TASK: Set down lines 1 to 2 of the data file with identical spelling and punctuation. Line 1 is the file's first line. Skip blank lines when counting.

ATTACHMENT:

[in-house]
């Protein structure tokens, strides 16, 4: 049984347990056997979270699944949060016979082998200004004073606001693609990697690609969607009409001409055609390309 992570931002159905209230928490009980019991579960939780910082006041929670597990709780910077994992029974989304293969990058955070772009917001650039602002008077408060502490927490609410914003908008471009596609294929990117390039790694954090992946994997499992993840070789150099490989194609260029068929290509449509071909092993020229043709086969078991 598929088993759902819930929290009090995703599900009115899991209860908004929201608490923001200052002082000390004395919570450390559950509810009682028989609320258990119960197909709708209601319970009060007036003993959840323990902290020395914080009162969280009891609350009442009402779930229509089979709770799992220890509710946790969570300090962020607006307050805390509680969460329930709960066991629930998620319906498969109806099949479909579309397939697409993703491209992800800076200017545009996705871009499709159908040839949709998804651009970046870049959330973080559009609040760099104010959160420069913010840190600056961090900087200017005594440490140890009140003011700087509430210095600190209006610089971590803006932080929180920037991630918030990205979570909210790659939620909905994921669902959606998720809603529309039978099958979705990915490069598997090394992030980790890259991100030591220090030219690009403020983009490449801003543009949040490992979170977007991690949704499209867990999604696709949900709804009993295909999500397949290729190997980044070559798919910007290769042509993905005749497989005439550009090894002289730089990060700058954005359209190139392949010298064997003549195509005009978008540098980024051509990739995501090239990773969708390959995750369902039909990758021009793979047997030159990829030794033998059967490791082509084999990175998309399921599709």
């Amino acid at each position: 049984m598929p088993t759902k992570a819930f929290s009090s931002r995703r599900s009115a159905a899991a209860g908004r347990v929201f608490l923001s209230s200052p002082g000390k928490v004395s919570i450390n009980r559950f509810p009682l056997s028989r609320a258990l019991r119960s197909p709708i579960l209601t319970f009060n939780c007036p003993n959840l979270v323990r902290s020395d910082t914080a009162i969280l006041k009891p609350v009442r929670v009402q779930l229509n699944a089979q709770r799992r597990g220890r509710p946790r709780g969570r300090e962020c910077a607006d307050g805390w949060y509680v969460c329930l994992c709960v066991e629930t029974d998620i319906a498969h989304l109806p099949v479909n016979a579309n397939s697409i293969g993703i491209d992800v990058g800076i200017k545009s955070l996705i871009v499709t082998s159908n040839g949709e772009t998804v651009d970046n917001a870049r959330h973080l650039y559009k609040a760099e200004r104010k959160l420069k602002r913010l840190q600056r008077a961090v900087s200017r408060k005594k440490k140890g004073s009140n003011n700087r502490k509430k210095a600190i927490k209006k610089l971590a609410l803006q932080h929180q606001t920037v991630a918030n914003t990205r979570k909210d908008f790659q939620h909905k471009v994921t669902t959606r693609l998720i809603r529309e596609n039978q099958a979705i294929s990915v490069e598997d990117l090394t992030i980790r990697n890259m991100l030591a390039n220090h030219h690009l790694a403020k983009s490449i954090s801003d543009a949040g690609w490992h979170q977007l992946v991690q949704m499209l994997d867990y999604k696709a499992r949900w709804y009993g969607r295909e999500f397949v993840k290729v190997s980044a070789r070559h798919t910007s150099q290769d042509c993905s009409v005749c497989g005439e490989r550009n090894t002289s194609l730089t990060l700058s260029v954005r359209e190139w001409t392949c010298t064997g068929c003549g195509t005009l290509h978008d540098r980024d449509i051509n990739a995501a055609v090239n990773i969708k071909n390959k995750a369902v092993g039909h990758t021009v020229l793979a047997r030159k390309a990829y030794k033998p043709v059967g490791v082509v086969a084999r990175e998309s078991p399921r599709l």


[in-house]
């Protein structure tokens, strides 16, 4: 049984347990056997979270699944949060016979082998200004004073606001693609990697690609969607009409001409055609390309 992570931002159905209230928490009980019991579960939780910082006041929670597990709780910077994992029974989304293969990058955070772009917001650039602002008077408060502490927490609410914003908008471009596609294929990117390039790694954090992946994997499992993840070789150099490989194609260029068929290509449509071909092993020229043709086969078991 598929088993759902819930929290009090995703599900009115899991209860908004929201608490923001200052002082000390004395919570450390559950509810009682028989609320258990119960197909709708209601319970009060007036003993959840323990902290020395914080009162969280009891609350009442009402779930229509089979709770799992220890509710946790969570300090962020607006307050805390509680969460329930709960066991629930998620319906498969109806099949479909579309397939697409993703491209992800800076200017545009996705871009499709159908040839949709998804651009970046870049959330973080559009609040760099104010959160420069913010840190600056961090900087200017005594440490140890009140003011700087509430210095600190209006610089971590803006932080929180920037991630918030990205979570909210790659939620909905994921669902959606998720809603529309039978099958979705990915490069598997090394992030980790890259991100030591220090030219690009403020983009490449801003543009949040490992979170977007991690949704499209867990999604696709949900709804009993295909999500397949290729190997980044070559798919910007290769042509993905005749497989005439550009090894002289730089990060700058954005359209190139392949010298064997003549195509005009978008540098980024051509990739995501090239990773969708390959995750369902039909990758021009793979047997030159990829030794033998059967490791082509084999990175998309399921599709």